On September 2nd, citizens across this state celebrate Labor Day, a day that has been set aside to honor the working people of this nation. It is appropriate to look back at this holiday’s origins and reflect on what it means to our country.

    The celebration of Labor Day started as individual state celebrations beginning in 1882 in New York City by the "Noble Order of the Knights of Labor.” In 1887, New York, New Jersey, and Colorado approved state legal holidays. Other states joined in to create their own state Labor Days until it was first recognized on the national level as an official holiday by an Act of Congress in 1894. 

   In the earliest years of the holiday, there were parades, picnics and other recreational celebrations. The recreational aspects in the earliest years of the holiday set the tone for the next 125 years, as it is generally observed by families across the country as a day of recreation and rest.

    The first celebrations also included an emphasis on labor issues of the day, including child labor laws and better working conditions.  The first Labor Day was at the height of the Industrial Revolution when many Americans worked 12-hour days and seven-day weeks in order to put food on the table.  Some of these workers labored in unsafe working conditions, while children toiled in factories at a fraction of their adult counterpart’s wages. 

     It was clear from the beginning, that the Labor Day holiday was meant to provoke thought regarding the duties and obligations each of us have to each other, our community and families. That led to needed reforms. While our laws were reformed, American workers helped transition the nation to an industrial power unlike any other in the world.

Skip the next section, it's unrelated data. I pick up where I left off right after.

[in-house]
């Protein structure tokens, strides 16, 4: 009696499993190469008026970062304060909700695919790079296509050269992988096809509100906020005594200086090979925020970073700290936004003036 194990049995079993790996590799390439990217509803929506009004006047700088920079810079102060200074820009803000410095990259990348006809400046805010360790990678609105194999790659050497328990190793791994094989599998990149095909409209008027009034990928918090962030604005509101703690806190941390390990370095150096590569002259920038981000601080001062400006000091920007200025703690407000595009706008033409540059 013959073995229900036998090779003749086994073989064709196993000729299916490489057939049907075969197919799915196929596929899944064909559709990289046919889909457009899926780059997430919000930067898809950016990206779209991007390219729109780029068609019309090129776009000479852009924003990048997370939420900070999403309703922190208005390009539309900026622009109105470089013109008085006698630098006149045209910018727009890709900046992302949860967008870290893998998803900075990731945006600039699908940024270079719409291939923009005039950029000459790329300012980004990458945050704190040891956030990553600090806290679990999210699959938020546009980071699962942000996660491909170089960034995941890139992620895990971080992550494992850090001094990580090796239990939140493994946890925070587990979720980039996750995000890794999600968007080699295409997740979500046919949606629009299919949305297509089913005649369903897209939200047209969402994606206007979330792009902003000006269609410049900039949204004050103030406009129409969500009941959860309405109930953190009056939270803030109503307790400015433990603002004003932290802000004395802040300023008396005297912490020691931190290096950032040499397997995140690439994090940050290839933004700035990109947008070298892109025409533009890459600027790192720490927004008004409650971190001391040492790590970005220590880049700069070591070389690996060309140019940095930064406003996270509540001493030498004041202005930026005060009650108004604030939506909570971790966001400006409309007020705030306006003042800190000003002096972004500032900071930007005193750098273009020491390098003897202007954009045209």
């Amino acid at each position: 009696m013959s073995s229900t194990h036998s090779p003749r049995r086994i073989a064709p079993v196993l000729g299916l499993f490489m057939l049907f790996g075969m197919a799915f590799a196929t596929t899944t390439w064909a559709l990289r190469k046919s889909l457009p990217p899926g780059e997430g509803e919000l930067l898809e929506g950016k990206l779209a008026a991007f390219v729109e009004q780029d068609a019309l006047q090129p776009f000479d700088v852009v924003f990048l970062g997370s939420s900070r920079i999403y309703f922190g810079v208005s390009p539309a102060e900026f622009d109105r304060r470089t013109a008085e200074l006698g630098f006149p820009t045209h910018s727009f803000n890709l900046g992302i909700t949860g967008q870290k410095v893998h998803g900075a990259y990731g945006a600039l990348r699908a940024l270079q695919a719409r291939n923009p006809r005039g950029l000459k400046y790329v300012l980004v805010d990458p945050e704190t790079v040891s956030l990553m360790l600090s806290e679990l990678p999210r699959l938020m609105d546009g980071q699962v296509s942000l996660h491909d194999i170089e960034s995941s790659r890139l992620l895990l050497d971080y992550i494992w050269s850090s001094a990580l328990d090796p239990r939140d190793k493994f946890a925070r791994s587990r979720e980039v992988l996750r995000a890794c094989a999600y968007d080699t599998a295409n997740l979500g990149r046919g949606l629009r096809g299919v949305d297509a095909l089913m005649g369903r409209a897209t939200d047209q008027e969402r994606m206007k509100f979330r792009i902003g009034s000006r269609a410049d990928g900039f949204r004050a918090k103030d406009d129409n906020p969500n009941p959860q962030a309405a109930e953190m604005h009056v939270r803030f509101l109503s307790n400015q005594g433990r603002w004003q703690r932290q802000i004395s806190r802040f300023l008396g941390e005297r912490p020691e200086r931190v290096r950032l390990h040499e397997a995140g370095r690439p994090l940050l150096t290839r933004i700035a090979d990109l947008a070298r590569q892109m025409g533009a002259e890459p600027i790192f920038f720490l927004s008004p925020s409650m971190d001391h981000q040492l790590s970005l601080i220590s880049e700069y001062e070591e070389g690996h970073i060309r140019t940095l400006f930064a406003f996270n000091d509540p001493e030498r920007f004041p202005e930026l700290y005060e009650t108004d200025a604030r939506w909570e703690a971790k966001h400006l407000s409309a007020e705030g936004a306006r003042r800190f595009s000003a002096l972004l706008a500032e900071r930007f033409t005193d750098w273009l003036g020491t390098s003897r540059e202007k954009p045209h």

Over the years, businesses have used the holiday to show their appreciation for their employees’ hard work. On a larger scale, the holiday recognizes our labor forces continued effort to strengthen and grow our economy. U.S. workers have been vital to providing our nation the highest standard of living and the greatest production the world has ever known. As President Ronald Reagan once said, “We built this great Nation, built it to surpass the highest standards ever imagined, through the hard work of our people. I would match the American worker against any in the world. The people whose labor fuels our industry and economy are among the most productive anywhere.” I agree.

You May Contact Senator Hensley at

425 5th Avenue North, Suite 746

Nashville TN 37243

615-741-3100

Toll Free 1-800-449-8366 ext. 13100

Fax 615-253-0231

855 Summertown Highway

Hohenwald TN 38462

Phone 931-796-2018

Cell Phone 931-212-8823

E-mail: sen.joey.hensley@capitol.tn.gov

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